For every `.java` file corresponding `.class` file will be created. The `.class` files contain Java bytecode which is meant to be executed on JVM.
For Packagers
Having our application split across many `.class` files wouldn't be very practical, so those `.class` files are assembled into ZIP files with specific layout called JAR files. Most commonly these special ZIP files have `.jar` suffix, but other variations exist (`.war`, `.ear`). They contain:
`HelloWorldApp` class used as main application
HelloWorld.java listing
How would you handle packaging software that contains `lib/junit4.jar` inside source tarball?
`Input` class used only for input of text from terminal
In this project all packages are under `src/` directory hierarchy.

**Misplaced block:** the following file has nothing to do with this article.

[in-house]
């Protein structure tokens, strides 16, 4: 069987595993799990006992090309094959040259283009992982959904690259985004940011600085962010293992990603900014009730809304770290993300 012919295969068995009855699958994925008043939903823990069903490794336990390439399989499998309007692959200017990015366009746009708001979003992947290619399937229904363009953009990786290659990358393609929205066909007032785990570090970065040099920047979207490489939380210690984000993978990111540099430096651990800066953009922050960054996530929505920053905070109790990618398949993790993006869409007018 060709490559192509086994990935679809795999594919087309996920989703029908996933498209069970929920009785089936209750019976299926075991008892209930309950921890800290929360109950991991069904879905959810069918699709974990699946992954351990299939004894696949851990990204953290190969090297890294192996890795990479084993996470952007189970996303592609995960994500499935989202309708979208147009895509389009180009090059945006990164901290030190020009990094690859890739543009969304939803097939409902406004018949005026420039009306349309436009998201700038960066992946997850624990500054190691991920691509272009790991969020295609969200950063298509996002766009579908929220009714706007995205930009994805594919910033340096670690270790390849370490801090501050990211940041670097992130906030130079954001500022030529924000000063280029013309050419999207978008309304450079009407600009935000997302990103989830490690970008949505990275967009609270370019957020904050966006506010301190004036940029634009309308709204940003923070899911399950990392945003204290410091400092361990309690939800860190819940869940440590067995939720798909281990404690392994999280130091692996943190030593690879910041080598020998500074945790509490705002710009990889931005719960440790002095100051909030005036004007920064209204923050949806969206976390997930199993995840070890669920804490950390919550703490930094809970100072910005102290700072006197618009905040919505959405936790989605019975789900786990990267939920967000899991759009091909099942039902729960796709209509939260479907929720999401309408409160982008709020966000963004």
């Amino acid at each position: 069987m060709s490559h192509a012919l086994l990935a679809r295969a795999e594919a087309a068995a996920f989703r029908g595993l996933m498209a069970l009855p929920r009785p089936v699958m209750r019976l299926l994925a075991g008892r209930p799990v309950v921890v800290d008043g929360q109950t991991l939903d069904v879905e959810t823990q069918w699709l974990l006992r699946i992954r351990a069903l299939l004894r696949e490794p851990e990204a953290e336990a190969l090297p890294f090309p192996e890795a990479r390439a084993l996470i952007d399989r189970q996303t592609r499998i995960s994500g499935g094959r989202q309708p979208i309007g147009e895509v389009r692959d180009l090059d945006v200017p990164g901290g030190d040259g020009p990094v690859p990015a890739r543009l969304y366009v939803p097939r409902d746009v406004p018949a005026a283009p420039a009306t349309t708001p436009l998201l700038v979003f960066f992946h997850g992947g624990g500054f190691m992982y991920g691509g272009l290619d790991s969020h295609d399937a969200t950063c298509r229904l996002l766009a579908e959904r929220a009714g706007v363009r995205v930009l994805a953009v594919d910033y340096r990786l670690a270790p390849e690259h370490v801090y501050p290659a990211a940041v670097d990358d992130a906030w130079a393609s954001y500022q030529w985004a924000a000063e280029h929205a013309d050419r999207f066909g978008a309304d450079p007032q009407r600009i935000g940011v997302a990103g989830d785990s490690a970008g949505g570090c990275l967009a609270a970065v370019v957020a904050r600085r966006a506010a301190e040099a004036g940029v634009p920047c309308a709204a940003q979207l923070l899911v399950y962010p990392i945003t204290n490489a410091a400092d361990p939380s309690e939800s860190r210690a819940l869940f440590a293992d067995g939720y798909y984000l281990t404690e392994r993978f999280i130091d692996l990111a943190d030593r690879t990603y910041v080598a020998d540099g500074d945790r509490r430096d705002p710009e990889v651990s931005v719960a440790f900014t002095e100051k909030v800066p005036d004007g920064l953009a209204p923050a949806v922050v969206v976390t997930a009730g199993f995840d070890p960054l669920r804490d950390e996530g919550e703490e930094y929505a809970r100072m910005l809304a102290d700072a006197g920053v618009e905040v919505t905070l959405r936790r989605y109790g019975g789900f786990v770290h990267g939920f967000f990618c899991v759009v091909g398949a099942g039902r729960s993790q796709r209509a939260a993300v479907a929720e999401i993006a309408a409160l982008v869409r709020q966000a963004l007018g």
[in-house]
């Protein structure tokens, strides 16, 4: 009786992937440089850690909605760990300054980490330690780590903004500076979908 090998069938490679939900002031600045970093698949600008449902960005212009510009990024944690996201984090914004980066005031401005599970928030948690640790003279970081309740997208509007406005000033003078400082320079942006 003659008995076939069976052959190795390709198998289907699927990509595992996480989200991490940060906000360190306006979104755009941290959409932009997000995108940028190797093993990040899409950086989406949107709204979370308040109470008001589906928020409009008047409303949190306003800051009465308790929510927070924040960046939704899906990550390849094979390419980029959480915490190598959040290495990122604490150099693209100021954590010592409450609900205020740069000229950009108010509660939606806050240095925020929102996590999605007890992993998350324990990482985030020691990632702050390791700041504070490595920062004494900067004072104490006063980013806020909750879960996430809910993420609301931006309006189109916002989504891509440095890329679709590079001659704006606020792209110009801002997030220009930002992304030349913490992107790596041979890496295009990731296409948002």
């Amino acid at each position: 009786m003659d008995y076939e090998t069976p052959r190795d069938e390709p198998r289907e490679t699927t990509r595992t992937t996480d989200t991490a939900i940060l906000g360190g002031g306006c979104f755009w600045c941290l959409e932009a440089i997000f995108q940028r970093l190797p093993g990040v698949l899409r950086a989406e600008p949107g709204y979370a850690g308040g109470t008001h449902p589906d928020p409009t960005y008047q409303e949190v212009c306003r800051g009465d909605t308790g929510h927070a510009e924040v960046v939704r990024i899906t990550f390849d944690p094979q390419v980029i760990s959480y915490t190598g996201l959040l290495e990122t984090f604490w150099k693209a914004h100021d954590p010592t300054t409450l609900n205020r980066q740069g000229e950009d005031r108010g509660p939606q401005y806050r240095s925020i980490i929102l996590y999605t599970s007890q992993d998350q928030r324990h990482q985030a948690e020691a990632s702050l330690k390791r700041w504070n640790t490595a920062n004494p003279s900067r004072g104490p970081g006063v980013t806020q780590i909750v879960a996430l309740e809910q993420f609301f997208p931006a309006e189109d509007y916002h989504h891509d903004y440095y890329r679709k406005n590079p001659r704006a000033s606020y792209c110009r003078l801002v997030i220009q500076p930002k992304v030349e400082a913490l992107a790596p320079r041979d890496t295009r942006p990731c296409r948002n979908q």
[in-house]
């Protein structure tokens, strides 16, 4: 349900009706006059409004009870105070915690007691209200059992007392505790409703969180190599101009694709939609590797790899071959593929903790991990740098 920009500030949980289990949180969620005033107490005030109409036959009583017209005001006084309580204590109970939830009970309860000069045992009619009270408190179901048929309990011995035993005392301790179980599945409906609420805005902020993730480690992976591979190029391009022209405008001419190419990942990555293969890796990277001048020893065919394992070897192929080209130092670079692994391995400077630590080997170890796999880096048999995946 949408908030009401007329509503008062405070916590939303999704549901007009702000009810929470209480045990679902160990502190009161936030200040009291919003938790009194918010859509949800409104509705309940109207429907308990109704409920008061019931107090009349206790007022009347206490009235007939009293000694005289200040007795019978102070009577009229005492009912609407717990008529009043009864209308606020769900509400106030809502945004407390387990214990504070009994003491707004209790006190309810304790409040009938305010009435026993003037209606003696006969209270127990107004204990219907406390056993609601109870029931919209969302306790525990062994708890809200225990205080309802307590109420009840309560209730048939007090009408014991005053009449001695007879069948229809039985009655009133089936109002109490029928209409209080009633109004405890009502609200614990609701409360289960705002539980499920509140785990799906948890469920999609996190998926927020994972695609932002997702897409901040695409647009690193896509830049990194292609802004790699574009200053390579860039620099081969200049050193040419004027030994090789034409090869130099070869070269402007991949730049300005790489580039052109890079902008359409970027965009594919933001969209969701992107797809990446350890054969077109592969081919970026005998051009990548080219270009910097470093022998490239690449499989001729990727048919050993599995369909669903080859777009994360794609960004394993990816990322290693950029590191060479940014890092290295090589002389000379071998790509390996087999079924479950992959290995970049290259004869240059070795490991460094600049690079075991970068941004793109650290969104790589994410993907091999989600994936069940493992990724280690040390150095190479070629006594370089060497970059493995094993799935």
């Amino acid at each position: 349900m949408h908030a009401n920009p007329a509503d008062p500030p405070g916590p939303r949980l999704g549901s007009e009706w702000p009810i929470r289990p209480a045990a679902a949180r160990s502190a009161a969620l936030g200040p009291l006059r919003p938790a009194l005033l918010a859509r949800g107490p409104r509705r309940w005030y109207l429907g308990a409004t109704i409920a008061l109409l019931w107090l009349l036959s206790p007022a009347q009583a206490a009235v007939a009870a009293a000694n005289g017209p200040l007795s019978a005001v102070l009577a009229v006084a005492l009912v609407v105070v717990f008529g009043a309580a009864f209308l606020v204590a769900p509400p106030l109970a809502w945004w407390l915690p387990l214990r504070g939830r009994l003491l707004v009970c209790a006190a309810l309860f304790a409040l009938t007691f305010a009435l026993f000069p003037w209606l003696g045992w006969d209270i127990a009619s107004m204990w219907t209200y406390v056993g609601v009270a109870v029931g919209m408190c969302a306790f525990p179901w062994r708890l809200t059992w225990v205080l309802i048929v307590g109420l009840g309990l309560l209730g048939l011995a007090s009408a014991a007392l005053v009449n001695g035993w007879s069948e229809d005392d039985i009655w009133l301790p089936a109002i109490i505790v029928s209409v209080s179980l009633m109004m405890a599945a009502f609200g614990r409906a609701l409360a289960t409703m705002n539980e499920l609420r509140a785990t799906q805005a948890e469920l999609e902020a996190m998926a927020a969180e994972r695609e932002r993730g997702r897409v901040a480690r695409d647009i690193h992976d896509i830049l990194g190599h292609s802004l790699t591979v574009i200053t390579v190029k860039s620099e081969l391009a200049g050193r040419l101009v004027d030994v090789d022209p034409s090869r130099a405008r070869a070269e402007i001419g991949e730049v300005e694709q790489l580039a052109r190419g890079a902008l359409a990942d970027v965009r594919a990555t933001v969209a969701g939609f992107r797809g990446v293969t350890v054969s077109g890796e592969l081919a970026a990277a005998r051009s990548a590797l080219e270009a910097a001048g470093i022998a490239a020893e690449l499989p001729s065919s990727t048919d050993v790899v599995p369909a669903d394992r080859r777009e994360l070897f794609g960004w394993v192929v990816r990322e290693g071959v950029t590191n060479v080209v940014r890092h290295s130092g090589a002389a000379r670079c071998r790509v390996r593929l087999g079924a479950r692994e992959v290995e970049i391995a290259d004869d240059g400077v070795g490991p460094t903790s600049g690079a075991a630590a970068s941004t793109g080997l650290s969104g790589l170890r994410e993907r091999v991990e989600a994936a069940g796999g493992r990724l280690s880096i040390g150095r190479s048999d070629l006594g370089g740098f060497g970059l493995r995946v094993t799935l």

It describes project's build process in a declarative way, without explicitly specifying exact steps needed to compile sources and assemble pieces together. It also specifies project's dependencies which are usually the main point of interest for packagers. Other important feature of Maven that packagers should know about are plugins. Plugins extend Maven with some particular functionality, but unfortunately some of them may get in the way of packaging and need to be altered or removed. There are RPM macros provided to facilitate modifying Maven dependencies and plugins.
JAR files
<jar jarfile="${dist}/myproject.jar" basedir="${build}"/>
jar xf something.jar
java -cp /usr/share/java/log4j.jar:/usr/share/java/junit.jar mypackage/MyClass.class
CLASSPATH=/usr/share/java/log4j.jar:/usr/share/java/junit.jar java mypackage/MyClass.class
Java is a programming language which is usually compiled into bytecode for JVM (Java Virtual Machine). For more details about the JVM and bytecode specification see link:http://docs.oracle.com/javase/specs/jvms/se8/html/index.html[JVM documentation].
Java packages
Let's create a simple hello world application that will execute following steps when run:
Name at least three methods for bundling code in Java projects